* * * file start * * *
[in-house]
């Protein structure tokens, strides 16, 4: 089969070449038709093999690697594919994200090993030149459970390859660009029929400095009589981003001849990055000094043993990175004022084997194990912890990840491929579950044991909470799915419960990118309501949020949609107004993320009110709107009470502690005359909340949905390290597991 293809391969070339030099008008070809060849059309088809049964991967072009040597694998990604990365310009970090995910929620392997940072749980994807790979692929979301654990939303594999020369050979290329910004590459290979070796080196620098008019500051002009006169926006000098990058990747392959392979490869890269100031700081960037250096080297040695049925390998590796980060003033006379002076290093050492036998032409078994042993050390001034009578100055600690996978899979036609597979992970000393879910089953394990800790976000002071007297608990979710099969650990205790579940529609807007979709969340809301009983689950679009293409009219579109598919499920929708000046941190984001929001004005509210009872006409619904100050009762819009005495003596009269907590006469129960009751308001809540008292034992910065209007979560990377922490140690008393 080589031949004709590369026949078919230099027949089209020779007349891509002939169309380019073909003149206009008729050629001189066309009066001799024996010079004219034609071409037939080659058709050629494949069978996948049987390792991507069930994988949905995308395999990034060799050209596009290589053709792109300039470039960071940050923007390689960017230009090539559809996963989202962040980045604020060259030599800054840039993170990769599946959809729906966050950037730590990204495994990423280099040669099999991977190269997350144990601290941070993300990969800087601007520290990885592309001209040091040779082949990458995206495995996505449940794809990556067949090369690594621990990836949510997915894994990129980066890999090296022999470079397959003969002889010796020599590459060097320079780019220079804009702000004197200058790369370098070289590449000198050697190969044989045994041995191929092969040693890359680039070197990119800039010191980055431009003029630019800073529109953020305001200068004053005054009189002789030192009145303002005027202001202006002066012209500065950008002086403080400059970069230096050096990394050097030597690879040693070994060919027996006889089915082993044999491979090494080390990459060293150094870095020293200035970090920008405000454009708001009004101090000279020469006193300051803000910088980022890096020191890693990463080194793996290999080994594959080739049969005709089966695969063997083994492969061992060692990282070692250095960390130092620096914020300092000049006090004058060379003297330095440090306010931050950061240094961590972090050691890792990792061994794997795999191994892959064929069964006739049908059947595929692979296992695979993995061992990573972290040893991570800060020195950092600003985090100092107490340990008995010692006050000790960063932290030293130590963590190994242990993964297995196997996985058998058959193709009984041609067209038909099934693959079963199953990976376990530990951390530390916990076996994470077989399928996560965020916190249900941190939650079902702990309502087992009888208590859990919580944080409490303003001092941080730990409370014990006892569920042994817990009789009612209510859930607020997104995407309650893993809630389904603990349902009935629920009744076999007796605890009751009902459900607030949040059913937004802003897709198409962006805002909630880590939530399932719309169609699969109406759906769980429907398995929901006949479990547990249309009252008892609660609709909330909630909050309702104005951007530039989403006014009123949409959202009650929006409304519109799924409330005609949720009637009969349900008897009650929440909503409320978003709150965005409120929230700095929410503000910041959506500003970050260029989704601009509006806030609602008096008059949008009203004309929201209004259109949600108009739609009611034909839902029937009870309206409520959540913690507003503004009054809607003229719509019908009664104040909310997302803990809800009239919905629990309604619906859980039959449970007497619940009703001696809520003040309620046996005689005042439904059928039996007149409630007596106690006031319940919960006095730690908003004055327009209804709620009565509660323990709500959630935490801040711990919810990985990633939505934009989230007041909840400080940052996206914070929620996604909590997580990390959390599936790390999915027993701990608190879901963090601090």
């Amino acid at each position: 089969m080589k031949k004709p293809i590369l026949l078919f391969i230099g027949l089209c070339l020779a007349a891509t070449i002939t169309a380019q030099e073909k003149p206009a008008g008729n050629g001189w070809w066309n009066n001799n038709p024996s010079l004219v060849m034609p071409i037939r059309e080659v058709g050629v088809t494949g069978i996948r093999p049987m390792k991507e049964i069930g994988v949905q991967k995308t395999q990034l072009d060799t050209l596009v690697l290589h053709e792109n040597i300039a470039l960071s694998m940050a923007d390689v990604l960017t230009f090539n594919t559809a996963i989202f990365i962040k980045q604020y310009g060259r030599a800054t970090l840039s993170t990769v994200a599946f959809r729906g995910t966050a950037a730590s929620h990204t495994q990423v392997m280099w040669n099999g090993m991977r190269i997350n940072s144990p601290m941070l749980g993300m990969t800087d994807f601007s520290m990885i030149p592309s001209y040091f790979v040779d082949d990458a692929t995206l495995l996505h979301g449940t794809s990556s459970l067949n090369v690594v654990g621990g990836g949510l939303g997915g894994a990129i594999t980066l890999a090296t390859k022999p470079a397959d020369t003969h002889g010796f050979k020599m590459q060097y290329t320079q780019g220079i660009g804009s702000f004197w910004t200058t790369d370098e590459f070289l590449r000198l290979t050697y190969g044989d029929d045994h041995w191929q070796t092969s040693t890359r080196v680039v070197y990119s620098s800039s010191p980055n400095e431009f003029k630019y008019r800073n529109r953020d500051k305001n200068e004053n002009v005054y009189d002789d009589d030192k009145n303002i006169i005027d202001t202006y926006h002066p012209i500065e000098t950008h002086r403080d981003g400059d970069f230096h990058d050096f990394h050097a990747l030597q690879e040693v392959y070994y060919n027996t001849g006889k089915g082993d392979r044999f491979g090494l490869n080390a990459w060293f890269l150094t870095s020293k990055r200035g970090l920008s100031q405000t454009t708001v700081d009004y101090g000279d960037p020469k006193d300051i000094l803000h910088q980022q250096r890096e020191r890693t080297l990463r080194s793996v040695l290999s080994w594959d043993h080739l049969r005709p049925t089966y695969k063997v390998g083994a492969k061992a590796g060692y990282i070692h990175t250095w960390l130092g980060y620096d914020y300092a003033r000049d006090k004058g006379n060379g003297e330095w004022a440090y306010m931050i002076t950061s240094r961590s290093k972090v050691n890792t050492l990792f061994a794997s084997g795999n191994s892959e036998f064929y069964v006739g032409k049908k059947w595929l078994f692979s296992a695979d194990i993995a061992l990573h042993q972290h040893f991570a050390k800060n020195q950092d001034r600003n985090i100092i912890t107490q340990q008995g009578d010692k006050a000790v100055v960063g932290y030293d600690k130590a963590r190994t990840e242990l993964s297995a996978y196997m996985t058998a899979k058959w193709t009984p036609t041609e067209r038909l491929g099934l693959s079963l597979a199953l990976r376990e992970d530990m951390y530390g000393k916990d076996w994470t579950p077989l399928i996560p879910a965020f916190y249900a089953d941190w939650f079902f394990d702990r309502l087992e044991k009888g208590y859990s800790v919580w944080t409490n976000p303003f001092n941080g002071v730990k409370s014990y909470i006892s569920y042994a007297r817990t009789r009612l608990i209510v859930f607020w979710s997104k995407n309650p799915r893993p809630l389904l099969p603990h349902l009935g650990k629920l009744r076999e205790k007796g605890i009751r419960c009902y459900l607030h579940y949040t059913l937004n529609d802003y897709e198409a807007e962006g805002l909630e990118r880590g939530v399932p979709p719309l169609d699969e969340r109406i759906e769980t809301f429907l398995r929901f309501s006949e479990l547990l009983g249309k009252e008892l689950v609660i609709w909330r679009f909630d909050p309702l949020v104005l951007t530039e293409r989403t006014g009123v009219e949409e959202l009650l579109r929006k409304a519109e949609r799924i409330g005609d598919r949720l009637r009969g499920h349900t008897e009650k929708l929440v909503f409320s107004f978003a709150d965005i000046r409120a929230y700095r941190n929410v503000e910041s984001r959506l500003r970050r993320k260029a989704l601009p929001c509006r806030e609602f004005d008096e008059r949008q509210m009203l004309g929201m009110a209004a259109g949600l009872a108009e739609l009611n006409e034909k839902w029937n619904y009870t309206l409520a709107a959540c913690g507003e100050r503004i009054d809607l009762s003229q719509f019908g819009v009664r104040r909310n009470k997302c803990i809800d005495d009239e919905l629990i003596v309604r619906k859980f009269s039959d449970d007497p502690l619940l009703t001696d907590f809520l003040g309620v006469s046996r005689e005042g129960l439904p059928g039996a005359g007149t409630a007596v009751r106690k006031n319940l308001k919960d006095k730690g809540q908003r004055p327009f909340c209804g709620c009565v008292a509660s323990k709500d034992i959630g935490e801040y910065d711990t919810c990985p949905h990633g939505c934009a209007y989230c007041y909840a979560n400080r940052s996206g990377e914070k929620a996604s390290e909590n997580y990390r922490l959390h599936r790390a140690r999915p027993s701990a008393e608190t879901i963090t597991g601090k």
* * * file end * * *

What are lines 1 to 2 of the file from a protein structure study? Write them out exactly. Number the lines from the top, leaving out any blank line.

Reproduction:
[in-house]
């Protein structure tokens, strides 16, 4: 089969070449038709093999690697594919994200090993030149459970390859660009029929400095009589981003001849990055000094043993990175004022084997194990912890990840491929579950044991909470799915419960990118309501949020949609107004993320009110709107009470502690005359909340949905390290597991 293809391969070339030099008008070809060849059309088809049964991967072009040597694998990604990365310009970090995910929620392997940072749980994807790979692929979301654990939303594999020369050979290329910004590459290979070796080196620098008019500051002009006169926006000098990058990747392959392979490869890269100031700081960037250096080297040695049925390998590796980060003033006379002076290093050492036998032409078994042993050390001034009578100055600690996978899979036609597979992970000393879910089953394990800790976000002071007297608990979710099969650990205790579940529609807007979709969340809301009983689950679009293409009219579109598919499920929708000046941190984001929001004005509210009872006409619904100050009762819009005495003596009269907590006469129960009751308001809540008292034992910065209007979560990377922490140690008393 080589031949004709590369026949078919230099027949089209020779007349891509002939169309380019073909003149206009008729050629001189066309009066001799024996010079004219034609071409037939080659058709050629494949069978996948049987390792991507069930994988949905995308395999990034060799050209596009290589053709792109300039470039960071940050923007390689960017230009090539559809996963989202962040980045604020060259030599800054840039993170990769599946959809729906966050950037730590990204495994990423280099040669099999991977190269997350144990601290941070993300990969800087601007520290990885592309001209040091040779082949990458995206495995996505449940794809990556067949090369690594621990990836949510997915894994990129980066890999090296022999470079397959003969002889010796020599590459060097320079780019220079804009702000004197200058790369370098070289590449000198050697190969044989045994041995191929092969040693890359680039070197990119800039010191980055431009003029630019800073529109953020305001200068004053005054009189002789030192009145303002005027202001202006002066012209500065950008002086403080400059970069230096050096990394050097030597690879040693070994060919027996006889089915082993044999491979090494080390990459060293150094870095020293200035970090920008405000454009708001009004101090000279020469006193300051803000910088980022890096020191890693990463080194793996290999080994594959080739049969005709089966695969063997083994492969061992060692990282070692250095960390130092620096914020300092000049006090004058060379003297330095440090306010931050950061240094961590972090050691890792990792061994794997795999191994892959064929069964006739049908059947595929692979296992695979993995061992990573972290040893991570800060020195950092600003985090100092107490340990008995010692006050000790960063932290030293130590963590190994242990993964297995196997996985058998058959193709009984041609067209038909099934693959079963199953990976376990530990951390530390916990076996994470077989399928996560965020916190249900941190939650079902702990309502087992009888208590859990919580944080409490303003001092941080730990409370014990006892569920042994817990009789009612209510859930607020997104995407309650893993809630389904603990349902009935629920009744076999007796605890009751009902459900607030949040059913937004802003897709198409962006805002909630880590939530399932719309169609699969109406759906769980429907398995929901006949479990547990249309009252008892609660609709909330909630909050309702104005951007530039989403006014009123949409959202009650929006409304519109799924409330005609949720009637009969349900008897009650929440909503409320978003709150965005409120929230700095929410503000910041959506500003970050260029989704601009509006806030609602008096008059949008009203004309929201209004259109949600108009739609009611034909839902029937009870309206409520959540913690507003503004009054809607003229719509019908009664104040909310997302803990809800009239919905629990309604619906859980039959449970007497619940009703001696809520003040309620046996005689005042439904059928039996007149409630007596106690006031319940919960006095730690908003004055327009209804709620009565509660323990709500959630935490801040711990919810990985990633939505934009989230007041909840400080940052996206914070929620996604909590997580990390959390599936790390999915027993701990608190879901963090601090």